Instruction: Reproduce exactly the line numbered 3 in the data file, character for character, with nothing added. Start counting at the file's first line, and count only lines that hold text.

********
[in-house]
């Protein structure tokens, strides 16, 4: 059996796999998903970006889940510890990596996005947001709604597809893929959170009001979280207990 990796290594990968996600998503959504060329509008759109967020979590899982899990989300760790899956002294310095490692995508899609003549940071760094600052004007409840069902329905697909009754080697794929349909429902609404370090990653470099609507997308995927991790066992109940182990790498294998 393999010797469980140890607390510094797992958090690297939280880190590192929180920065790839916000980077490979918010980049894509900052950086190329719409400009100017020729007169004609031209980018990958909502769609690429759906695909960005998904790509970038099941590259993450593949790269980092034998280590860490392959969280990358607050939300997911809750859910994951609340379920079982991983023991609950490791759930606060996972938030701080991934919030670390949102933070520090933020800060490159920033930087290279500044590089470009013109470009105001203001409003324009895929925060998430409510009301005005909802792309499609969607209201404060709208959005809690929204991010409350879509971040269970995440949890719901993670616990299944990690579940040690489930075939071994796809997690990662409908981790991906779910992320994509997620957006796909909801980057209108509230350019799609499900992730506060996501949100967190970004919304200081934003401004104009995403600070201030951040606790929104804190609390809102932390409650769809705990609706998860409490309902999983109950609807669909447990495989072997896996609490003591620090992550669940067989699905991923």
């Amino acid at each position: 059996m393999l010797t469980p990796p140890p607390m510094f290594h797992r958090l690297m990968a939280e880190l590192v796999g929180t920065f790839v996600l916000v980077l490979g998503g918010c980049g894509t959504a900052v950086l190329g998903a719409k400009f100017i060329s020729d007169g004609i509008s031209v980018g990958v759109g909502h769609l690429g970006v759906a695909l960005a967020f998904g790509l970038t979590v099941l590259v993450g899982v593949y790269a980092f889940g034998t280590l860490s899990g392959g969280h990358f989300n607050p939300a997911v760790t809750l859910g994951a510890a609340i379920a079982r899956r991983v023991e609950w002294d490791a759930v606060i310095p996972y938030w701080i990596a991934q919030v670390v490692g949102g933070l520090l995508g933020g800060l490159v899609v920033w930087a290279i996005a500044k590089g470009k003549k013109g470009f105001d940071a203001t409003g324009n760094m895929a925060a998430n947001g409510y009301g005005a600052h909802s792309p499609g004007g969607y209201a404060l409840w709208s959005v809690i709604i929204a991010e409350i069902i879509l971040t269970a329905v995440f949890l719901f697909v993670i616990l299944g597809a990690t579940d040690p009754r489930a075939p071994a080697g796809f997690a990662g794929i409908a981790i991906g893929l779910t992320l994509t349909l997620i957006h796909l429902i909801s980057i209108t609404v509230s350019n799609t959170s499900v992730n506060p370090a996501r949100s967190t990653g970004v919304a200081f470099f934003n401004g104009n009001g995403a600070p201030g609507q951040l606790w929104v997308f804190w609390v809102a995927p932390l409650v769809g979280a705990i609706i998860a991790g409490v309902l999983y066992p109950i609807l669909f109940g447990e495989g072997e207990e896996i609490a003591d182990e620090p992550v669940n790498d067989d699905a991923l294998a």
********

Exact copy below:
């Amino acid at each position: 059996m393999l010797t469980p990796p140890p607390m510094f290594h797992r958090l690297m990968a939280e880190l590192v796999g929180t920065f790839v996600l916000v980077l490979g998503g918010c980049g894509t959504a900052v950086l190329g998903a719409k400009f100017i060329s020729d007169g004609i509008s031209v980018g990958v759109g909502h769609l690429g970006v759906a695909l960005a967020f998904g790509l970038t979590v099941l590259v993450g899982v593949y790269a980092f889940g034998t280590l860490s899990g392959g969280h990358f989300n607050p939300a997911v760790t809750l859910g994951a510890a609340i379920a079982r899956r991983v023991e609950w002294d490791a759930v606060i310095p996972y938030w701080i990596a991934q919030v670390v490692g949102g933070l520090l995508g933020g800060l490159v899609v920033w930087a290279i996005a500044k590089g470009k003549k013109g470009f105001d940071a203001t409003g324009n760094m895929a925060a998430n947001g409510y009301g005005a600052h909802s792309p499609g004007g969607y209201a404060l409840w709208s959005v809690i709604i929204a991010e409350i069902i879509l971040t269970a329905v995440f949890l719901f697909v993670i616990l299944g597809a990690t579940d040690p009754r489930a075939p071994a080697g796809f997690a990662g794929i409908a981790i991906g893929l779910t992320l994509t349909l997620i957006h796909l429902i909801s980057i209108t609404v509230s350019n799609t959170s499900v992730n506060p370090a996501r949100s967190t990653g970004v919304a200081f470099f934003n401004g104009n009001g995403a600070p201030g609507q951040l606790w929104v997308f804190w609390v809102a995927p932390l409650v769809g979280a705990i609706i998860a991790g409490v309902l999983y066992p109950i609807l669909f109940g447990e495989g072997e207990e896996i609490a003591d182990e620090p992550v669940n790498d067989d699905a991923l294998a």